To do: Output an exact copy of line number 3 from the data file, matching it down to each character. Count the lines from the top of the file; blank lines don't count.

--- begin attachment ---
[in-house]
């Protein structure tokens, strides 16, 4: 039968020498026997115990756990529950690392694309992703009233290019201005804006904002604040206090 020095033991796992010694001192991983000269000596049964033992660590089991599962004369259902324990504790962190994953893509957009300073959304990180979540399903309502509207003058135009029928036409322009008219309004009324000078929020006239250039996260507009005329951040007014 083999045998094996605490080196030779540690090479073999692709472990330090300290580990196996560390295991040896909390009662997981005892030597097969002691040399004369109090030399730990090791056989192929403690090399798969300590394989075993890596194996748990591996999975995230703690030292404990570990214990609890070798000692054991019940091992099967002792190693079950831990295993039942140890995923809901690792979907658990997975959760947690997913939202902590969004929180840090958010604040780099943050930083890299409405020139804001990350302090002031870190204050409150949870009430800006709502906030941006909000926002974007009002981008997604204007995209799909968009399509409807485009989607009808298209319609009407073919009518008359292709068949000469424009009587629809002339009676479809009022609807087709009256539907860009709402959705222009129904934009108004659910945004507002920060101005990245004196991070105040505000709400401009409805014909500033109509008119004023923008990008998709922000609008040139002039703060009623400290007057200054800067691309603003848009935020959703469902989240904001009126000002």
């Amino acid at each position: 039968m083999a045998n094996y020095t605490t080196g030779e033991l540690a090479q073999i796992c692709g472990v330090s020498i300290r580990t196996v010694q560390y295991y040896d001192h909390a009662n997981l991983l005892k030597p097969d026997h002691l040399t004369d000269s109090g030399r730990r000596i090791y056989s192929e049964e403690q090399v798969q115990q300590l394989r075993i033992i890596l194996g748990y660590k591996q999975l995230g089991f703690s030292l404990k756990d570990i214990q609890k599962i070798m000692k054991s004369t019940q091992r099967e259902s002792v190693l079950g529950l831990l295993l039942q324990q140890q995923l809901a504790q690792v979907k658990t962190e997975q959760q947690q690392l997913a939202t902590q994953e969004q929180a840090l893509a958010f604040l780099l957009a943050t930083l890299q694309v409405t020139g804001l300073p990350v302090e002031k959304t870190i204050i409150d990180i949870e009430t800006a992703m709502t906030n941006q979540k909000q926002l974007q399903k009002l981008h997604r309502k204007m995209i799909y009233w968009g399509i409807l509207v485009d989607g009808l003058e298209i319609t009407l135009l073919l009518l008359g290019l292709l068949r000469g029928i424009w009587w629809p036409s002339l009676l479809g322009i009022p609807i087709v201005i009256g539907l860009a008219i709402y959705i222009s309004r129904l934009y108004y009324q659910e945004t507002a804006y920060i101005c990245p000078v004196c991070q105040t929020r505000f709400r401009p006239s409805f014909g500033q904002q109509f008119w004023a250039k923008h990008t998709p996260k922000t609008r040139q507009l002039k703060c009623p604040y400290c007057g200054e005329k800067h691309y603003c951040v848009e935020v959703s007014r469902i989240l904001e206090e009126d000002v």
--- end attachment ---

């Amino acid at each position: 039968m083999a045998n094996y020095t605490t080196g030779e033991l540690a090479q073999i796992c692709g472990v330090s020498i300290r580990t196996v010694q560390y295991y040896d001192h909390a009662n997981l991983l005892k030597p097969d026997h002691l040399t004369d000269s109090g030399r730990r000596i090791y056989s192929e049964e403690q090399v798969q115990q300590l394989r075993i033992i890596l194996g748990y660590k591996q999975l995230g089991f703690s030292l404990k756990d570990i214990q609890k599962i070798m000692k054991s004369t019940q091992r099967e259902s002792v190693l079950g529950l831990l295993l039942q324990q140890q995923l809901a504790q690792v979907k658990t962190e997975q959760q947690q690392l997913a939202t902590q994953e969004q929180a840090l893509a958010f604040l780099l957009a943050t930083l890299q694309v409405t020139g804001l300073p990350v302090e002031k959304t870190i204050i409150d990180i949870e009430t800006a992703m709502t906030n941006q979540k909000q926002l974007q399903k009002l981008h997604r309502k204007m995209i799909y009233w968009g399509i409807l509207v485009d989607g009808l003058e298209i319609t009407l135009l073919l009518l008359g290019l292709l068949r000469g029928i424009w009587w629809p036409s002339l009676l479809g322009i009022p609807i087709v201005i009256g539907l860009a008219i709402y959705i222009s309004r129904l934009y108004y009324q659910e945004t507002a804006y920060i101005c990245p000078v004196c991070q105040t929020r505000f709400r401009p006239s409805f014909g500033q904002q109509f008119w004023a250039k923008h990008t998709p996260k922000t609008r040139q507009l002039k703060c009623p604040y400290c007057g200054e005329k800067h691309y603003c951040v848009e935020v959703s007014r469902i989240l904001e206090e009126d000002v």